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Federal MP happy to talk nuclear

Tuesday, 28th January, 2020

Mark Coulton Mark Coulton

By Callum Marshall

Parkes MP Mark Coulton has said he’s “more than happy to have the discussion” around support for more uranium production in the country.

Mr Coulton’s comments come after mining company Boss Resources voiced confidence in restarting uranium production at Honeymoon Mine following a positive feasibility study.

Honeymoon is currently only one of four uranium mines in Australia with an export licence.

In the past, the company has told the BDT they’re “open-minded” to the potential of uranium exploration in the Far West of New South Wales if that ever occurred.

With the state government currently exploring a repeal on uranium mining and nuclear facilities across New South Wales in an Upper House inquiry, Mr Coulton was asked what his thoughts were about uranium during a trip to Broken Hill on Wednesday.

“I think we’ve actually come a long way in looking at nuclear power,” said Mr Coulton.

“Obviously 15-20 years ago, not a snowball’s chance in hell that Australia would’ve looked at nuclear energy.

“There’s been a lot of development in nuclear reactors.

“My understanding is that they are much safer, they’re more compact, they’re actually much easier to construct than in earlier days.

“So putting nuclear power stations in is not the issue it once was 20 years ago.”

He said community perception was starting to change about it.

“I think obviously as people are having more concerns about carbon emissions, and obviously, the topic of discussion in Australia now is climate change and reducing emissions, there is more of an opportunity to look at the nuclear option,” he said.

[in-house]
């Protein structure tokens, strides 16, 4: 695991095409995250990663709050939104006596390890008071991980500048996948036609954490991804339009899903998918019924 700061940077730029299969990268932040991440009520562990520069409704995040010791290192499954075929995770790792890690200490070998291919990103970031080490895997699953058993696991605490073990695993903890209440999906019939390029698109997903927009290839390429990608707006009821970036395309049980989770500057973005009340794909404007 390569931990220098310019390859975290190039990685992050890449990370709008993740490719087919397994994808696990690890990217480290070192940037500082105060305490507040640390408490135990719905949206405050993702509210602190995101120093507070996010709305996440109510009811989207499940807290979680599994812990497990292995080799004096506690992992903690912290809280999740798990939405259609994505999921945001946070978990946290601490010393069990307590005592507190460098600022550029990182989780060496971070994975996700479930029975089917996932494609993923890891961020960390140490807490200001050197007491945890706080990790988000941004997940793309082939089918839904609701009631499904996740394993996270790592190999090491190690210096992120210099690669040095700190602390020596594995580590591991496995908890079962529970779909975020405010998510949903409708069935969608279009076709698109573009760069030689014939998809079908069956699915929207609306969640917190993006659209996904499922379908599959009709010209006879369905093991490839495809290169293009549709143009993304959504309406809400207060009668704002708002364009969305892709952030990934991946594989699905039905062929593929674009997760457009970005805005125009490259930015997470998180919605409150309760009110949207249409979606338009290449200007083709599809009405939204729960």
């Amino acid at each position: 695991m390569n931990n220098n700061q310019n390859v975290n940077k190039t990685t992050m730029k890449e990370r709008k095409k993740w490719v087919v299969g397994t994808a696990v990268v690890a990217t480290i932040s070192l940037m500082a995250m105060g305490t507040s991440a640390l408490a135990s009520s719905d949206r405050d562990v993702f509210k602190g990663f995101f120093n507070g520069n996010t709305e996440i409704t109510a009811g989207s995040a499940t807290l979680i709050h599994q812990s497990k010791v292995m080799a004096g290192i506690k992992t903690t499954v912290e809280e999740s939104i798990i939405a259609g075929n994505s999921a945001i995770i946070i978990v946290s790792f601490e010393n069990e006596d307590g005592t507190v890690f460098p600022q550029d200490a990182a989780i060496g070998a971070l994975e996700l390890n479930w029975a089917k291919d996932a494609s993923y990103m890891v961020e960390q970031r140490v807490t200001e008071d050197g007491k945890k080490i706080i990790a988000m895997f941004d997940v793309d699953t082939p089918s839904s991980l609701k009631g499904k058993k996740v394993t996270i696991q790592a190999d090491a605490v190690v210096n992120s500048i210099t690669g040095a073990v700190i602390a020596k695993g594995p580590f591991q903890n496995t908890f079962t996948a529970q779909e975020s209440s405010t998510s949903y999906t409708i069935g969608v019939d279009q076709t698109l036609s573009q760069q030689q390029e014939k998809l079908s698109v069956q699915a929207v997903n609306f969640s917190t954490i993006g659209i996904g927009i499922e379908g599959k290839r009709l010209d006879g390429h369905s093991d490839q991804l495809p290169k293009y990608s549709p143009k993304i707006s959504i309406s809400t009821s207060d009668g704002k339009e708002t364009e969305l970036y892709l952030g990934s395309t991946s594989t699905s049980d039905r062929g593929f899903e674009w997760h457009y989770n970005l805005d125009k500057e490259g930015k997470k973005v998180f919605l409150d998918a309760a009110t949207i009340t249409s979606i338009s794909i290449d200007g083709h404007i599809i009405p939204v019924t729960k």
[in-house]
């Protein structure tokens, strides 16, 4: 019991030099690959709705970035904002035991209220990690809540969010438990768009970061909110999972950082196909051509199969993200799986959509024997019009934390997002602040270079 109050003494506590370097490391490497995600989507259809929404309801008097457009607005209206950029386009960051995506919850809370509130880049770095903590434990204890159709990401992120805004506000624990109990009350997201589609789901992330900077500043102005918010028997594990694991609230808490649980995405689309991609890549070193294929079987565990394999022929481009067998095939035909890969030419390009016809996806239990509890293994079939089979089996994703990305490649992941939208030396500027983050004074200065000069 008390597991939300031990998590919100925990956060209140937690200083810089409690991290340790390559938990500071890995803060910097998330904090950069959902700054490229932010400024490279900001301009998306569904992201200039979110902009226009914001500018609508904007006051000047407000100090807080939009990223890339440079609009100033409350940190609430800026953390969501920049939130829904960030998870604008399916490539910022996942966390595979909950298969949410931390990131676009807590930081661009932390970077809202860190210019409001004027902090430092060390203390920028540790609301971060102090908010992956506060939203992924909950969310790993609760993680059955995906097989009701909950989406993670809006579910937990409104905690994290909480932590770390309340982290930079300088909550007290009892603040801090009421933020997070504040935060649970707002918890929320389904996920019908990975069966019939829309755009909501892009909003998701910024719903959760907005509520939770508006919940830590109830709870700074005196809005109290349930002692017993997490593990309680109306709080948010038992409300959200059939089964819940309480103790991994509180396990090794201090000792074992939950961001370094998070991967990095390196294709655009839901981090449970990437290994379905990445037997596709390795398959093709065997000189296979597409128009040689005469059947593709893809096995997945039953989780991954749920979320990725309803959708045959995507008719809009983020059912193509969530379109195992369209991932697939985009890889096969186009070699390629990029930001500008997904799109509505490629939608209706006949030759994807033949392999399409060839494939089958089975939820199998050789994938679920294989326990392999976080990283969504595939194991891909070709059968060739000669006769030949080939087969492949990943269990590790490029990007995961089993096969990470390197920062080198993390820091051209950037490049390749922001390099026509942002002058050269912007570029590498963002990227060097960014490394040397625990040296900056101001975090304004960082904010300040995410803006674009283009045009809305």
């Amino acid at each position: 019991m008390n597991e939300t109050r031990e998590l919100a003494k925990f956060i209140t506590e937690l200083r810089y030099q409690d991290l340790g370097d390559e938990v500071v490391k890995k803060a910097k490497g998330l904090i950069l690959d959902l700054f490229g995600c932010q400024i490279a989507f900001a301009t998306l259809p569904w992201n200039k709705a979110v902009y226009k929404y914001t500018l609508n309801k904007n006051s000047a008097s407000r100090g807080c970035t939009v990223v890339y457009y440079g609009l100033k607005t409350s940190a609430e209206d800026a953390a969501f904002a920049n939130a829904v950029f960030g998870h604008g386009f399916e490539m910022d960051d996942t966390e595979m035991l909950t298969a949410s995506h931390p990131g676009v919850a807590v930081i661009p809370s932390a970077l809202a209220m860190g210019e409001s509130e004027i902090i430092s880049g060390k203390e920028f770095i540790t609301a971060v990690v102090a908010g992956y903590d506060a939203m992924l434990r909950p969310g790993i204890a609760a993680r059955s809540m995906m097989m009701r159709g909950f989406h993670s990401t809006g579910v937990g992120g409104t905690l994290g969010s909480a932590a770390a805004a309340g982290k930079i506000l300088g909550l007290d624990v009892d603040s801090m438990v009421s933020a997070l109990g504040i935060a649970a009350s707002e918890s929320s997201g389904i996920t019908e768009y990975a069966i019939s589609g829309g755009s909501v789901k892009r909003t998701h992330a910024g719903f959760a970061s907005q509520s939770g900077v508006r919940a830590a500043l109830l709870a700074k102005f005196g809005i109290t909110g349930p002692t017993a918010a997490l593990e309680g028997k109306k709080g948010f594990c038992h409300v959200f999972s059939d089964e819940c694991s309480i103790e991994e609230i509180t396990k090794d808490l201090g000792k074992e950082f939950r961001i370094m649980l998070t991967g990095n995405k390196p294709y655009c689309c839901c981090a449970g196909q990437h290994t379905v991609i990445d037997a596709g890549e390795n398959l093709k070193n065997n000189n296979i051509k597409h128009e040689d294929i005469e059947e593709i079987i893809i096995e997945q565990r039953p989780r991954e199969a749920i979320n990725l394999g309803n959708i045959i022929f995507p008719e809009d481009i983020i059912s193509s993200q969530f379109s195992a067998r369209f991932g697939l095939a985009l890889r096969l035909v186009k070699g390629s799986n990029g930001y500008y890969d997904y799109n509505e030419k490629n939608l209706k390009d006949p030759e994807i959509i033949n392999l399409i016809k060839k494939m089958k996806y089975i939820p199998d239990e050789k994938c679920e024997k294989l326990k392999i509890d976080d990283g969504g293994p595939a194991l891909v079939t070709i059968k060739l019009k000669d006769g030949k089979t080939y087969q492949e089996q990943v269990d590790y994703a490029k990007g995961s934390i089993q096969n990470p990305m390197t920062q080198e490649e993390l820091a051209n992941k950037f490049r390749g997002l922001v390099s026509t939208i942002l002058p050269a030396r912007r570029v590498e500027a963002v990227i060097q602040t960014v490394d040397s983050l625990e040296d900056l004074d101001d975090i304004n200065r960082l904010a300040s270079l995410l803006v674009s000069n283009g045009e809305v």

“I don’t know if it’s on the agenda in the next year or so but I think those discussions are happening.

“I know the Deputy Premier in New South Wales (John Barilaro) is putting support behind investigating nuclear energy.

“I know a lot of people in Canberra and my colleagues certainly are supportive of it.

“I’ve got an open mind on it. More than happy to have that discussion.”

When the Upper House inquiry first emerged in June last year, the BDT asked local geologist Wolfgang Leyh of Eaglehawk Geological Consulting whether he saw any potential in it in both the Far West and the rest of the country.

 “In the district immediately around Broken Hill and the outcrop areas there’s very little potential (for uranium exploration),” he said at the time.

He said there wasn’t a significant demand for it as well.

 Climate and Energy Program Director at The Australia Institute Richie Merzian also voiced his concern at the time. 

“Back in 2006, the Howard Government called for a ‘full-blooded’ debate on the establishment of a nuclear power industry and the respective taskforce found the hurdles were numerous,” he said.

“Now, 13 years later, the hurdles are even greater.”

“We need to have a sensible, fact-based conversation about nuclear power.”

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